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May S. Bsisu shared recipes for every Ramadan occasion. Here, she offers helpful hints on ingredients, techniques, and more.
Perfect for breaking the fast, this traditional soup is rich yet light. "The quality of the cumin is key," says Bsisu. "Try to buy whole seeds, kept in good condition, and grind them in a spice grinder just before using. You'll get a much fresher flavor."
More manageable than the traditional whole roasted baby lamb, this dish is equally impressive, and perfect for either the nightly iftar or the Eid al-Fitr feast. "If you think you don't like lamb, try it this way," says Bsisu. "The cooking liquid and the long, slow roasting make it incredibly moist and tender, with an almost buttery flavor." For a traditional Ramadan meal, pair the lamb with dishes such as hummus, cucumber and yogurt salad, and mujaddarah (lentils and rice with caramelized onions).
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"This no-bake treat is like a coffee cake," says Bsisu. "It's a nice snack throughout the night, or for the early morning suhur." The "cake" consists of two layers of a sweet pistachio-semolina mixture, separated by a creamy rose- and orange-scented filling and topped with fried nuts. "Be sure to use course semolina, not the finely ground pasta flour," says Bsisu. Rose and orange-blossom waters, essential for the flowery filling, are available in Middle Eastern markets and some grocery stores. "Do not use the extracts sold in health food stores," warns Bsisu. "They're too concentrated."
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During Ramadan, hydrating beverages such as this soothing brew are drunk throughout the night. "Take your time," advises Bsisu. "It takes a full ten minutes for the mild sage to infuse its full flavor." The more complex variation, with rose water, dried lime, cardamom, and mint, is also popular for the holiday.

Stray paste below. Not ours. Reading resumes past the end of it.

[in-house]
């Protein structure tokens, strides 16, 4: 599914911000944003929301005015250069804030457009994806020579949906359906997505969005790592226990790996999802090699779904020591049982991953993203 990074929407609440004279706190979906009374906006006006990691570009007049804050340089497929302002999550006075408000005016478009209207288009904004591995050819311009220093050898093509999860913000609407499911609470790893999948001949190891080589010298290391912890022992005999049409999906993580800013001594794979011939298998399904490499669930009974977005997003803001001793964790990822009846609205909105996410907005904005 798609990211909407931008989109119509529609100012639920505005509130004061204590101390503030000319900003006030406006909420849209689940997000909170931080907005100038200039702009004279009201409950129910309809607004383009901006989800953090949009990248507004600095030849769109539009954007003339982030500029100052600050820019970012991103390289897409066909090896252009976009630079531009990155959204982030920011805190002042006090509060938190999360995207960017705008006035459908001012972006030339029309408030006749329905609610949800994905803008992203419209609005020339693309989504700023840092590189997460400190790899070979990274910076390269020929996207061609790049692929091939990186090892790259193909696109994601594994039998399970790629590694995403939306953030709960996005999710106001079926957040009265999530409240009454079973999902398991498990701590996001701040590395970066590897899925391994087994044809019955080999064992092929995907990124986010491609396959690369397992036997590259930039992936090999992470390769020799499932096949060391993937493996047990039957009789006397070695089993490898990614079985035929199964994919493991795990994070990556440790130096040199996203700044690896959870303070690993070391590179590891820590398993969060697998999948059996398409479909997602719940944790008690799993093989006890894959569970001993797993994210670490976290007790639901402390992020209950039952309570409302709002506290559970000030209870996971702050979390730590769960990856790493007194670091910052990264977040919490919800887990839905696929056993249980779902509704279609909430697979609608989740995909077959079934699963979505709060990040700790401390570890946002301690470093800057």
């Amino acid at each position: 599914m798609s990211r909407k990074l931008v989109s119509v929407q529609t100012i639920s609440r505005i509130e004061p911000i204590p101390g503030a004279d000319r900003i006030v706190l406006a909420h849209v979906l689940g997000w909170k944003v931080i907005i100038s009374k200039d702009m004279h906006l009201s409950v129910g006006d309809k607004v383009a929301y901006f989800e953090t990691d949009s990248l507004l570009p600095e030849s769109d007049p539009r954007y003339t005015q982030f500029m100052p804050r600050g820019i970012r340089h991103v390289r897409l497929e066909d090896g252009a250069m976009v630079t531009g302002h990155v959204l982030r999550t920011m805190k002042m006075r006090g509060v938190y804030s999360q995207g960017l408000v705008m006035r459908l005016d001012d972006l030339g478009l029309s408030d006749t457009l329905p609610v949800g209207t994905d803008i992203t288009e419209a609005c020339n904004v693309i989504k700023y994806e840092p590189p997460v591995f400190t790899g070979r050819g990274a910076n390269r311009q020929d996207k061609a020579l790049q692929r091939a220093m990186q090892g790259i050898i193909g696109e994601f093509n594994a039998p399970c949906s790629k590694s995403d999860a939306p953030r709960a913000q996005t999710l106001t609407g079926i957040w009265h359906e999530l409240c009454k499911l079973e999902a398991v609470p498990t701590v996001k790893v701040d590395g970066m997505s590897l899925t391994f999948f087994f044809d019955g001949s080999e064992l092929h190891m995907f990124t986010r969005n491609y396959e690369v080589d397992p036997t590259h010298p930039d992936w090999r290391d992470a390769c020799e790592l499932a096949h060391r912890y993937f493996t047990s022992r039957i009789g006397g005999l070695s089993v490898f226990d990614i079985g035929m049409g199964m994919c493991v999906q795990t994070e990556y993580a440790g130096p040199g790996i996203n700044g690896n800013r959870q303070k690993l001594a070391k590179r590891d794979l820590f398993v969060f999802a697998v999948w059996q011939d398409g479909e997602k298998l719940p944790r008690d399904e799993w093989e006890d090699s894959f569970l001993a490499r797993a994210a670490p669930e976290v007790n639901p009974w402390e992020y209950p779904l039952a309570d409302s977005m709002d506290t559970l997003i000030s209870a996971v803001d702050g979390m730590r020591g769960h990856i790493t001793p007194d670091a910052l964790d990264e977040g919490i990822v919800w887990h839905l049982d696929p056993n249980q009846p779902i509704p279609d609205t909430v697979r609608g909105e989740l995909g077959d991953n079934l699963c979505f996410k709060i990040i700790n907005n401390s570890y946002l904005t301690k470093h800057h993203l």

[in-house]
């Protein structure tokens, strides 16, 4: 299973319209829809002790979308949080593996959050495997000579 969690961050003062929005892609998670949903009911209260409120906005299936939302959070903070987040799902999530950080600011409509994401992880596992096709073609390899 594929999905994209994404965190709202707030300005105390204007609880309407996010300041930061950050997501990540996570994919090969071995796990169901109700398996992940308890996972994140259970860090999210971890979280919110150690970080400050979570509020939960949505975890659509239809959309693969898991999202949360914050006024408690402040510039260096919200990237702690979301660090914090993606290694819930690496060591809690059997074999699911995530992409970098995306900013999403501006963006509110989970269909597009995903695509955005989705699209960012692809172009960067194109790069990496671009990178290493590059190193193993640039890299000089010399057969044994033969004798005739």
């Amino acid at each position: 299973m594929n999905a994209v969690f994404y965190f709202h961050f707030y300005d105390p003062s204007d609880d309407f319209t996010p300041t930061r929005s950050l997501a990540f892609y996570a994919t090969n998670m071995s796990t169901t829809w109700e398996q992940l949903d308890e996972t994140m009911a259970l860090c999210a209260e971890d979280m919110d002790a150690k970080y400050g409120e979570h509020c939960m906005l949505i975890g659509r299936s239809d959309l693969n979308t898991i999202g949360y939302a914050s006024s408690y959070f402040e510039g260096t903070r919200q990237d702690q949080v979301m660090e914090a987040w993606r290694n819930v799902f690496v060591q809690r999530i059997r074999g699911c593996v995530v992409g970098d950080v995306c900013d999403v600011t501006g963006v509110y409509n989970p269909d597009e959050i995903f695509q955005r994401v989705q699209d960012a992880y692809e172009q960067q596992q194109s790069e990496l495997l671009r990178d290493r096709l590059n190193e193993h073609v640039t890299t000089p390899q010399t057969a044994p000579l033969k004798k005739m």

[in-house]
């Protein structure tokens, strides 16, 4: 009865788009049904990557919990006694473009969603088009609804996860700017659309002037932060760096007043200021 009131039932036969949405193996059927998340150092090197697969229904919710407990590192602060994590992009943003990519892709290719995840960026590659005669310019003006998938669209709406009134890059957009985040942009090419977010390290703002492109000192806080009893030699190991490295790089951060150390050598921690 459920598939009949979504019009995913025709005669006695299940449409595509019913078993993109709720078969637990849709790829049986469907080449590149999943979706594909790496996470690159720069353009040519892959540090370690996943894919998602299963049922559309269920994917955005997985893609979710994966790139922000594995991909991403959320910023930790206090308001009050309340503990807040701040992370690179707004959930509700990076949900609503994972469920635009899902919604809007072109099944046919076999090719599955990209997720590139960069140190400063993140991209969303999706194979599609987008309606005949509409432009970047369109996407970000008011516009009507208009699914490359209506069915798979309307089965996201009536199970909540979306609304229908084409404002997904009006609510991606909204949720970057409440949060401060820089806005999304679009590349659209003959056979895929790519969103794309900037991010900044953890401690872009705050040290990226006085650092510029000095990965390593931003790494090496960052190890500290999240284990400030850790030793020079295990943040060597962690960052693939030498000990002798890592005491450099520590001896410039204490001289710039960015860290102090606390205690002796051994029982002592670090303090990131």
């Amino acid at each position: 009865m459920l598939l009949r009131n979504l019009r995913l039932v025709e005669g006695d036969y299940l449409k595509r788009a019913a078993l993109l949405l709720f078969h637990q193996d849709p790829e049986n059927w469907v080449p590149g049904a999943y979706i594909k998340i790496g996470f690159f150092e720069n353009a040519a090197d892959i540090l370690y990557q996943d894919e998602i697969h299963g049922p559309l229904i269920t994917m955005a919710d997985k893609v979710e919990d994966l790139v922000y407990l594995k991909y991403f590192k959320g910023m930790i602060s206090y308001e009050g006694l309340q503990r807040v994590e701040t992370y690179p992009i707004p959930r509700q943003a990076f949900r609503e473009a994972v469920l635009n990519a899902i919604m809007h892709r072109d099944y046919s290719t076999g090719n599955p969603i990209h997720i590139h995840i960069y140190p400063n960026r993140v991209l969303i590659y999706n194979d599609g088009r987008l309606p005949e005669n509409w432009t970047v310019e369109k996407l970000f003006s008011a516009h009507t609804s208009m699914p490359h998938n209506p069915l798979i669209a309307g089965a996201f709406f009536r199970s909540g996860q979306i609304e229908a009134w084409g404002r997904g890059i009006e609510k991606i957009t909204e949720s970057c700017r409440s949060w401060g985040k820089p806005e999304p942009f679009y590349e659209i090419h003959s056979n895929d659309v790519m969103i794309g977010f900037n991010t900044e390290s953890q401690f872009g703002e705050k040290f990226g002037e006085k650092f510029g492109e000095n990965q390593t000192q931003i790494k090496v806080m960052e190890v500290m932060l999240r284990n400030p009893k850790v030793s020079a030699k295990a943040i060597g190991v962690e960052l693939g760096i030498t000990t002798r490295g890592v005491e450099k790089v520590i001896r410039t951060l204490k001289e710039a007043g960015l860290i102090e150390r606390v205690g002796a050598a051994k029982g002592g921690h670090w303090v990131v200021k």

"For a yeasted bread, these savory snacks are quite easy to make," says Bsisu. "You really can't go wrong." Halloumi cheese, a Mediterranean sheep's milk variety, is relatively easy to find. If unavailable, however, it can be replaced by half Feta and half mozzarella. Nigella—a peppery spice used here mainly for its black color—can be replaced by black sesame seeds.
"Food is a big part of Ramadan," writes author and cooking teacher May S. Bsisu in her book The Arab Table. "Every evening of the holy month is likely to present several calls for delicious food—and plenty of it." Growing up in Kuwait and Lebanon, Bsisu remembers breaking the daily sunup-to-sundown fasts with "memorable meals": plump dates and cool fruit juice, warming soup, succulent roast lamb, and numerous other treats. Drawn from these memories, her travels, and the dishes she now prepares for her own family in Ohio, Bsisu's recipes for Ramadan reflect the breadth of the Arab world. She sat down with Epicurious to share tips on celebrating this special holiday.
Check out the slideshow above to learn more about how important food is during Ramadan.